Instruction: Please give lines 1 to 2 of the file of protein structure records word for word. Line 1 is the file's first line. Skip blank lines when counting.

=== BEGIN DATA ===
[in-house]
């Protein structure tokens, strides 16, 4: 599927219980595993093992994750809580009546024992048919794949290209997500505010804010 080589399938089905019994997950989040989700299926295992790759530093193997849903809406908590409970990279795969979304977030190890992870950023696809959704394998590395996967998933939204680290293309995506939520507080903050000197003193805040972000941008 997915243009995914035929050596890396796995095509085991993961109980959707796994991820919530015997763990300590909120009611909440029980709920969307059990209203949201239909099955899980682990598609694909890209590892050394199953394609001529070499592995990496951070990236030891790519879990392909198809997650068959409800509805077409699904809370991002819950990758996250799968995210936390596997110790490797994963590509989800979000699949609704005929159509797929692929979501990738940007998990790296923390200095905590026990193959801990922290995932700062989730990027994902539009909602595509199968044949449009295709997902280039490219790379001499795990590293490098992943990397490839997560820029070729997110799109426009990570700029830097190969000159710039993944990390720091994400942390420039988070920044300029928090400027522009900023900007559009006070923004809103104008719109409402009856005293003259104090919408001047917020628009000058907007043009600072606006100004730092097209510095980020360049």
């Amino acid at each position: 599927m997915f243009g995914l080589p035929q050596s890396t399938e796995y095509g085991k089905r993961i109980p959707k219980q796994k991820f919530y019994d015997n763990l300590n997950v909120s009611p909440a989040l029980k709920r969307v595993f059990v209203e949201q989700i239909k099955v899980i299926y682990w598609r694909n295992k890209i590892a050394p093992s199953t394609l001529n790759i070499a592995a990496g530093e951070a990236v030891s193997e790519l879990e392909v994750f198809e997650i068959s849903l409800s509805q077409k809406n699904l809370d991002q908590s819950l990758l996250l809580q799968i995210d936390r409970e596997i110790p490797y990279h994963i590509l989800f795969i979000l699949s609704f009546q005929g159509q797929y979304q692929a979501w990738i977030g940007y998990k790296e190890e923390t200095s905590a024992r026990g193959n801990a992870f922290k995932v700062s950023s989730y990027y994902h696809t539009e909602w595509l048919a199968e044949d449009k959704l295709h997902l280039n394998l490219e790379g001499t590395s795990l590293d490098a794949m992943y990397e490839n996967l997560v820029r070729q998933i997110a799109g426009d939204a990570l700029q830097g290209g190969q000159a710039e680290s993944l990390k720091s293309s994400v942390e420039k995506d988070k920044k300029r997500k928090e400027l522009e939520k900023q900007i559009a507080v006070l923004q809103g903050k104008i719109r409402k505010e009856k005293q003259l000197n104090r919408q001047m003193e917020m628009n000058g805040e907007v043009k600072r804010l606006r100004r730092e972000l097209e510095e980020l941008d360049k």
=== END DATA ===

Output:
[in-house]
């Protein structure tokens, strides 16, 4: 599927219980595993093992994750809580009546024992048919794949290209997500505010804010 080589399938089905019994997950989040989700299926295992790759530093193997849903809406908590409970990279795969979304977030190890992870950023696809959704394998590395996967998933939204680290293309995506939520507080903050000197003193805040972000941008 997915243009995914035929050596890396796995095509085991993961109980959707796994991820919530015997763990300590909120009611909440029980709920969307059990209203949201239909099955899980682990598609694909890209590892050394199953394609001529070499592995990496951070990236030891790519879990392909198809997650068959409800509805077409699904809370991002819950990758996250799968995210936390596997110790490797994963590509989800979000699949609704005929159509797929692929979501990738940007998990790296923390200095905590026990193959801990922290995932700062989730990027994902539009909602595509199968044949449009295709997902280039490219790379001499795990590293490098992943990397490839997560820029070729997110799109426009990570700029830097190969000159710039993944990390720091994400942390420039988070920044300029928090400027522009900023900007559009006070923004809103104008719109409402009856005293003259104090919408001047917020628009000058907007043009600072606006100004730092097209510095980020360049």